Domain and range and composition of functions

Students were asked to give a solution of the second problem for the third workshop. The central aspect of this problem was consideration of a complicated formula defining a function. The formula was a composition of 4 (or maybe 5, depending on how you "read" it) functions. Each piece was "easy" or (at least I hoped) would be well known. These were:
   ln   arctan   cubing (formula: x3)   square root(ing) (formula: sqrt(x) or x½)   minus 1 (formula: x–1)

Based on the solutions I read, this was a very difficult problem. I did not intend that the solution be so inaccessible and intricate to write. Maybe here I can show some simpler examples of composition and you can see what the difficulties are. The workshop problem was quite intricate.

So let's look at the domain, range, and graphs of two functions, I hope that what follows here is familiar. After this, we'll see some examples of compositions and discuss what happens to the domains, ranges, and graphs.


The graph is periodic and repeats every 2Π. I think this function should be familiar.

All real numbers: R, also written as (–∞,+∞). We can input any real number.

The output from the "sine" function box (I'm sorry, I really do think this way!) is restricted to numbers between –1 and 1, including both end-points. So it is [–1,1].
Or enough of it to understand, I hope!


There is nothing to the left of the y-axis, and the stuff to the right is actually quite "simple" -- it just goes up, from –∞ to +∞. I hope this also is familiar.

We can only input positive numbers. So the domain is (0,+∞).

The output for ln is unrestricted: every real number is possible. So the range is R or (–∞,+∞).
Or enough of it to understand, I hope!

Now let's try working with these functions. I'll look at some compositions.

Well, the logical "flow" is something like this: x→ln(x)→sin(ln(x). The first arrow imposes a restriction on the domain. We'd better not feed in anything ≤0. The second arrow will "take" anything because the domain of sine is all of R. Therefore the domain of this composition is (0,∞). What about the range? Since the output of ln is all of R, the collection of inputs being "fed" to sine is all real numbers. And we know that the collection of outputs for that collection of inputs is [–1,1]. So I bet that the output of sin(ln(x)), the range, is [–1,1].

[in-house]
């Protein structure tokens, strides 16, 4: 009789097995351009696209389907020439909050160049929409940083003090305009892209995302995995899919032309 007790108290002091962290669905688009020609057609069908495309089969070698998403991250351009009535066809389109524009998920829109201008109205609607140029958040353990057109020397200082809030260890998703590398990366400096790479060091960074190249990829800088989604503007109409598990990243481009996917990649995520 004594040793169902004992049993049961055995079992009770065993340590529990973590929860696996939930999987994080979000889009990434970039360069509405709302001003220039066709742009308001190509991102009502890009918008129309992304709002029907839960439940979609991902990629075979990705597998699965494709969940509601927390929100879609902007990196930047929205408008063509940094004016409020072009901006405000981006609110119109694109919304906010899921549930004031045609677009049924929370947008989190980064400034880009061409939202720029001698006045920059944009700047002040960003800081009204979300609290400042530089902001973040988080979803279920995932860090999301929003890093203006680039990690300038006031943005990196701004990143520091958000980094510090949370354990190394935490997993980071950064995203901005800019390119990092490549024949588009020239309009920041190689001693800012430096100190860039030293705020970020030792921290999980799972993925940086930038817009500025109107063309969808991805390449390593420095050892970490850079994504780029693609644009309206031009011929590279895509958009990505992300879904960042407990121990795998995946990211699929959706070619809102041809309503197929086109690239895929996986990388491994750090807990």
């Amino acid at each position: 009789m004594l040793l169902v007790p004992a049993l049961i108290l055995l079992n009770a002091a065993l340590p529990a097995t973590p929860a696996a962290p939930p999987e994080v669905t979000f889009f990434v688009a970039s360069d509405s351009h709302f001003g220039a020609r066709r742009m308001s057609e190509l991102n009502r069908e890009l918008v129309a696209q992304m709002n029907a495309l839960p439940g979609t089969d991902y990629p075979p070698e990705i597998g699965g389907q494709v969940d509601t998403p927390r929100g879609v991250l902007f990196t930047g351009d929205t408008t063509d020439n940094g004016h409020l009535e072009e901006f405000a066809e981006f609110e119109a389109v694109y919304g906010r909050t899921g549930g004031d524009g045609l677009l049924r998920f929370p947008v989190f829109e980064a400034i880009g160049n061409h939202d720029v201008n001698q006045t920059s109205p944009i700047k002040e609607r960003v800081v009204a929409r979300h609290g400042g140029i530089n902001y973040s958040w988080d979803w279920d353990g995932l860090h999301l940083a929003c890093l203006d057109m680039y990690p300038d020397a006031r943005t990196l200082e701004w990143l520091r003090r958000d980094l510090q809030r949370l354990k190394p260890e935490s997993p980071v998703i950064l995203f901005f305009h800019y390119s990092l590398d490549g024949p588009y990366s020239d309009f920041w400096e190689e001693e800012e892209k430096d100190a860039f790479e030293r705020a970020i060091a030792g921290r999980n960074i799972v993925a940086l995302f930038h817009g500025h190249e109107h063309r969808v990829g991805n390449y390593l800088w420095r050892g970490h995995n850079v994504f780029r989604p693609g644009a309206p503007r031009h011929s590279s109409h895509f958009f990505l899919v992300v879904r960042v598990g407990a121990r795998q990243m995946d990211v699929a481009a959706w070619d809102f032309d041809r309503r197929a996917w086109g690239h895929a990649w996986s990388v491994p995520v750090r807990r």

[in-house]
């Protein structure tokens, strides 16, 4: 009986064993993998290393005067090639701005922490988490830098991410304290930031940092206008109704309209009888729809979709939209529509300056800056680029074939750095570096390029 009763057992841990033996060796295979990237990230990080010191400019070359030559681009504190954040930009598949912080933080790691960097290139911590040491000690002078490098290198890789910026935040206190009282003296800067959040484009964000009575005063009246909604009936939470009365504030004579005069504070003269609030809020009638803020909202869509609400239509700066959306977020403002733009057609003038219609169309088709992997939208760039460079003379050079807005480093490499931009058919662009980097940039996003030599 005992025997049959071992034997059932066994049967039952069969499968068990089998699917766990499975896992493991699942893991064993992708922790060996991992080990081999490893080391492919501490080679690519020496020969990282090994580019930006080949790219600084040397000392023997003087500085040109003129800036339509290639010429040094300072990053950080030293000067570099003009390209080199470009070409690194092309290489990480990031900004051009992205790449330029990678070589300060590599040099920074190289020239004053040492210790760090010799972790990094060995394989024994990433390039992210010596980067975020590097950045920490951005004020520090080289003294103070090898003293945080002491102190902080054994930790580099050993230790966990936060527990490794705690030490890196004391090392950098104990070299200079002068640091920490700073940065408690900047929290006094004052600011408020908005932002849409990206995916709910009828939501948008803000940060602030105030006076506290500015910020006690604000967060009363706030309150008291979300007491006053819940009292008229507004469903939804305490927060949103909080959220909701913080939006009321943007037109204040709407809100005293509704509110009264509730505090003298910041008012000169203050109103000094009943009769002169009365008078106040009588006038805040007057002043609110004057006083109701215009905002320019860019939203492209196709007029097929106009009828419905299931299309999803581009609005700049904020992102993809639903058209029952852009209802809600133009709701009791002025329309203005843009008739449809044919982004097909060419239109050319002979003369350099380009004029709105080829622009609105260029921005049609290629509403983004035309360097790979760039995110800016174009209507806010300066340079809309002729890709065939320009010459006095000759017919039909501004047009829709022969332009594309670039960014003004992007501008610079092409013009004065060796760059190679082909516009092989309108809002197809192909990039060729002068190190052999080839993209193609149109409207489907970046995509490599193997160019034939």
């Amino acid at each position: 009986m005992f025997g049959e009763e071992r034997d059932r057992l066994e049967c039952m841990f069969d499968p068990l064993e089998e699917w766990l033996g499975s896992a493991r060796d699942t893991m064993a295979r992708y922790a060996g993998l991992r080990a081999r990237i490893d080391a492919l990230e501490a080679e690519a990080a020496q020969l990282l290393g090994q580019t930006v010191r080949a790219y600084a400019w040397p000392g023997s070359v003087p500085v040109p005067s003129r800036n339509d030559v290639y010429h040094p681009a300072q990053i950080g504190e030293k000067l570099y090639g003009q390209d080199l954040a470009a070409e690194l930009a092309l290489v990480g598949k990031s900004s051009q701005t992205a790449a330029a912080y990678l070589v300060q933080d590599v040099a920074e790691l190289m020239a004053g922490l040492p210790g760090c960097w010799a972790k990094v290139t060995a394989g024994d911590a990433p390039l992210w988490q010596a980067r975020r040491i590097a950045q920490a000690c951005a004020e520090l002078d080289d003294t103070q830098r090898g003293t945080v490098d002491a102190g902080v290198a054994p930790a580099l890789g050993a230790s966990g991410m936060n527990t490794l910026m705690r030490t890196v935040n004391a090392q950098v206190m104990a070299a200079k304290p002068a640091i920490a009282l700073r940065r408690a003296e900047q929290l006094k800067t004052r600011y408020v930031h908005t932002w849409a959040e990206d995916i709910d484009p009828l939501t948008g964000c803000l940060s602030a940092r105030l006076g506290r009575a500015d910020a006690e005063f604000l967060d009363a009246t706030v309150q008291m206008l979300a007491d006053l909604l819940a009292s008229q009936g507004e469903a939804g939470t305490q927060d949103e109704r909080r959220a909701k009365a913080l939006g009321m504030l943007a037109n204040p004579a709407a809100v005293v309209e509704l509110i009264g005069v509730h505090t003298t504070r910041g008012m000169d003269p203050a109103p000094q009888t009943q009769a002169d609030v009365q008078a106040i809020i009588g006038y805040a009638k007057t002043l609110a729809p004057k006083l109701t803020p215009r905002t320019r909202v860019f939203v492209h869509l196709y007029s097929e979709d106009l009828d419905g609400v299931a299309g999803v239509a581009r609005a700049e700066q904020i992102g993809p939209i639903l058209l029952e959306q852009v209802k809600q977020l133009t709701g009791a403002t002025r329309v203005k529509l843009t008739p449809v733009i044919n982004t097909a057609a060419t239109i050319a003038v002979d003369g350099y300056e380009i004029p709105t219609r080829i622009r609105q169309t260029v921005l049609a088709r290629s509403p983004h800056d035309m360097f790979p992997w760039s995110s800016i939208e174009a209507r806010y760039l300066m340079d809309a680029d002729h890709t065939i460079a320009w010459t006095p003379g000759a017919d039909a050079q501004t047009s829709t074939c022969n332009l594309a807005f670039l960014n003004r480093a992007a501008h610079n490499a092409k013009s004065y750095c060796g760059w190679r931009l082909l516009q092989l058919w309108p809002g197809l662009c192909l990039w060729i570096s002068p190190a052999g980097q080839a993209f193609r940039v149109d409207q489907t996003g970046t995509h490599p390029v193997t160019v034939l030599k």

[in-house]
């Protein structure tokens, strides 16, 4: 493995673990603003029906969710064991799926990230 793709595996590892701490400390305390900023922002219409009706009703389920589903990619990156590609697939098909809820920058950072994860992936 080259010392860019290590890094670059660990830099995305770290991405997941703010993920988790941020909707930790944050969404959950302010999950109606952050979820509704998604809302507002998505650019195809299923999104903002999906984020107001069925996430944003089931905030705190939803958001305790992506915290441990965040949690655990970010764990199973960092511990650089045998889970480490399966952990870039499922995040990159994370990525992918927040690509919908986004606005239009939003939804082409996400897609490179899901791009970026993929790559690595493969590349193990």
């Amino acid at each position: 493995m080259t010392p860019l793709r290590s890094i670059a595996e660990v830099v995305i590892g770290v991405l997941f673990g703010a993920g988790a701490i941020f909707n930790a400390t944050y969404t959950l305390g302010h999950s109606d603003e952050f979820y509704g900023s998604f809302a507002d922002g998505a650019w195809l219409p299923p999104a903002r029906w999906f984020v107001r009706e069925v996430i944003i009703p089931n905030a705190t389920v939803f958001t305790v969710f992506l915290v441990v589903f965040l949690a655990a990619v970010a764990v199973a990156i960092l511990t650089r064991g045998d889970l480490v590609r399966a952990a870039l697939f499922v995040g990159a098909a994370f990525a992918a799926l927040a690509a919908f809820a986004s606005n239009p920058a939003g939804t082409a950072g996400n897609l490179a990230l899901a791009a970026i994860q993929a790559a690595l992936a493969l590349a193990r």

There's a picture of the graph of y=sin(ln(x)) to the right, but warning: this graph is actually much more complicated and weird than what is shown in this picture. The graph is shown in a rather conventional window, with x's ranging from 0 to 5 and y's from –1 to 1. Much information is concealed. As x creeps close to 0 (in our notation, x→0), ln(x) decreases and decreases and decreases, and more and more negative numbers are given as inputs to sine. But then sine oscillates. We get all of the outputs corresponding to the inputs to sine of (-∞,0). There are more precise pictures below, which are also more confusing.

This is a less conventional window, and shows what happens for x in the interval [≈0,.5].

In this window, x is in [≈0,.05]. There is more wiggling up and down as the inputs to sine march across multiples of 2Π.
In fact, there are infinitely many oscillations up and down to the immediate right of 0. These are all of the oscillations of sine in (–∞,0) sort of repackaged getting faster and faster as x→0+.
I think "oscillation" is more dignified than "wiggle" but they mean the same.

Well, here is the other side, and a vastly changed horizontal scale (look closely, please). ln(x) increases as x→∞, and in fact all positive real numbers eventually become outputs. Well, this means that there are also infinitely many oscillations when x gets large, but the waves are coming slower and slower. So the tops of the bumps become farther and farther apart. So this is also a confusing picture. These oscillations are all of the oscillations of sine in (0,∞) sort of repackaged with a different clock, getting slower and slower.